Dian Sousa and Jimm Cushing at the Carnegie Museum, Oxnard

Due in part to a migraine at the end of a long week, I once again didn’t manage to make it to the Outlaw Poets reading on Friday night. However, I did finally make it out to the Arcade Poetry Series reading in Oxnard last night to hear Dian Sousa and Jimm Cushing. The venue was one of the countless libraries built by Andrew Carnegie around the turn of the last century–a multi-story white Neoclassical renovated into a spacious visual art gallery. The exhibit of photographs from Tibet, currently on display until May 20th, was worth the $3 admission in itself.

Dian Sousa read exuberant poems from her first and (newly published) second collection of poems. Her work exhibits a voracious creativity and tremendous capacity for unique image and metaphor. She read longer poems with strong narrative threads, though if there is any fault with this vigorous work, Sousa might benefit from striking out the occasional weaker line, striving for greater compression. Still, she read extremely well, entertaining and edifying the thirty-person audience with some truly magical themes. Her work is exciting, original, and vibrant–expressing her belief, which she shared that night, that “if you’re not in love with the world every day, you can lose your job as a poet.”

Jackson Wheeler, who hosts this series now in its eighteenth year, introduced Jimm Cushing with a highly flattering quote from W.S. Merwyn about Cushing’s earlier work, illustrating Cushing’s prestigious lineage. Cushing began his reading with a sampling of poems by a variety of other authors published by Cahuenga Press. His generosity, and belief in poetry as a discipline best nurtured by collaboration rather than competition, shone through in his obvious appreciation of these other poets.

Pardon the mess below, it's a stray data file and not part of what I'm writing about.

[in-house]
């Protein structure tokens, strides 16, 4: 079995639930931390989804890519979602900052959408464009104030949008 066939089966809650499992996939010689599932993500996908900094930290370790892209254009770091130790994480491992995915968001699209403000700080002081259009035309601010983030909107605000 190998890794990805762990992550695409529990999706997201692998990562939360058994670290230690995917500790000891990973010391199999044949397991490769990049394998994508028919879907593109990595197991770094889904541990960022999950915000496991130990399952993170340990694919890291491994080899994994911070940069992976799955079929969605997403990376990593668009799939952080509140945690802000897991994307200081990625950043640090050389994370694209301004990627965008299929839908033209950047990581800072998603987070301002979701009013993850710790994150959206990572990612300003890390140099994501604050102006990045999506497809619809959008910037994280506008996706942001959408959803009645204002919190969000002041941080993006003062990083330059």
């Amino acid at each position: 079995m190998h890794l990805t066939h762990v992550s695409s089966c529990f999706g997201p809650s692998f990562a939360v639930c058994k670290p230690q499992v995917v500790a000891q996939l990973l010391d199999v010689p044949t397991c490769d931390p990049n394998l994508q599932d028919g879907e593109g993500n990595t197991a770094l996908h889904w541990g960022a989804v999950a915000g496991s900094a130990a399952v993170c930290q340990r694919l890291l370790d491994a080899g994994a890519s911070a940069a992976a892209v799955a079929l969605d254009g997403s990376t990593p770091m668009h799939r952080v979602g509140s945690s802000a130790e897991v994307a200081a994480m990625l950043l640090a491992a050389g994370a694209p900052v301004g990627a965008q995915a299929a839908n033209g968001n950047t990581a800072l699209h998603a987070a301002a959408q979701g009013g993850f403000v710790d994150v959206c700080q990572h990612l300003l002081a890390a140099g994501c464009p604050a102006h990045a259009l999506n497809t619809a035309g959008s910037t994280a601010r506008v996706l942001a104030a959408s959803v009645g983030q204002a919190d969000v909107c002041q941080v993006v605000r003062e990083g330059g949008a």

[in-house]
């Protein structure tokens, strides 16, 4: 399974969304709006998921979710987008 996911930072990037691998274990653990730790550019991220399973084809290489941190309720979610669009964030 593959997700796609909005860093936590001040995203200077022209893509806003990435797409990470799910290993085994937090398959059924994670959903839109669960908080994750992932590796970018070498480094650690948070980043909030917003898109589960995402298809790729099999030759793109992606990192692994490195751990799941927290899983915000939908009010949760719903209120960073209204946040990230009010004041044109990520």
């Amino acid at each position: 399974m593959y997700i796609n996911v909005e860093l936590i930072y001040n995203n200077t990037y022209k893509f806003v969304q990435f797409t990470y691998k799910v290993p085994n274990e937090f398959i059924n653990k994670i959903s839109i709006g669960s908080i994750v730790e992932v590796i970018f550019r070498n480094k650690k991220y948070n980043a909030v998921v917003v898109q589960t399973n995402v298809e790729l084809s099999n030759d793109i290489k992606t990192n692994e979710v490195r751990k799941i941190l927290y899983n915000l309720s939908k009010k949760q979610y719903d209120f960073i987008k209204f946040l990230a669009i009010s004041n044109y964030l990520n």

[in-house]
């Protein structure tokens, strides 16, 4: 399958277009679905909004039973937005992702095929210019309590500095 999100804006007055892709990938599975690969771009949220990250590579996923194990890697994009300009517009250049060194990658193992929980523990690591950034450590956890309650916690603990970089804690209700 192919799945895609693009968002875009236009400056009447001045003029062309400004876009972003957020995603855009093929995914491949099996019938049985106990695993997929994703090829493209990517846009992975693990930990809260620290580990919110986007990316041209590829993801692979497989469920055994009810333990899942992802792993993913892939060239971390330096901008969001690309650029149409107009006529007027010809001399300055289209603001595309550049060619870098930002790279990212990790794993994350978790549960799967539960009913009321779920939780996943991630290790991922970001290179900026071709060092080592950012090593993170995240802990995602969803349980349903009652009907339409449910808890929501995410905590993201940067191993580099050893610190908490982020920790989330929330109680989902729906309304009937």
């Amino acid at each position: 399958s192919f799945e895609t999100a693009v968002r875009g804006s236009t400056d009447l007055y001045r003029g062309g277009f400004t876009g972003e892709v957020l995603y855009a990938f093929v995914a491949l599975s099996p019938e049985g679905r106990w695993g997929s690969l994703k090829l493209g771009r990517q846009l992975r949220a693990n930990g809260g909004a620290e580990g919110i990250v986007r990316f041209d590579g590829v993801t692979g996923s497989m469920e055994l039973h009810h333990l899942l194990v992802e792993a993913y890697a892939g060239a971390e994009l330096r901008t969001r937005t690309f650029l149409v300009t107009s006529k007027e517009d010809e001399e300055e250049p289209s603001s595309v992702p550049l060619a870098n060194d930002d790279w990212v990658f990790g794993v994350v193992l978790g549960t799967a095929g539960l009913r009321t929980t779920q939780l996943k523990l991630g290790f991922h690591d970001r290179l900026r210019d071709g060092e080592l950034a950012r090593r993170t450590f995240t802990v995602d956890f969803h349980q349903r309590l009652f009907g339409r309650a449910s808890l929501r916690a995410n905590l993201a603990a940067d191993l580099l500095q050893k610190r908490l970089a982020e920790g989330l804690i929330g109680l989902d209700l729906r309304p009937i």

His own poems demonstrated careful attention and potent, almost transcendental, delight. A few of the poems he read at the end I found somewhat inscrutable–perhaps better suited to the page than the ear–and perhaps reflecting some of his tutelage by Ashbery. Cushing also hung a bit too long on every word–an easy bad habit of otherwise good readers–not giving the ear enough respite between moments of savoring so many beautiful, sonorous lines. Overall, his very presence at the podium was a delight, and his poems–and the poems of his press–nourished like a meal offered up to the gods.

The Arcade Poetry Series is a remarkable venue of first-rate poetic talent, and one which I am glad to finally have had the opportunity to experience firsthand. Kudos to Jackson Wheeler for running such a high-potency literary event, and to both poets last night for sharing their exciting work with the eager and appreciative crowd. The next reading in this series will feature Mary Kay Rummel and Ali Liebegott on June 23rd at 7PM, ending the series for this year (it will start up again in January). I will be at the second residency of the MFA that night. But I heartily encourage the rest of the word-loving world to go.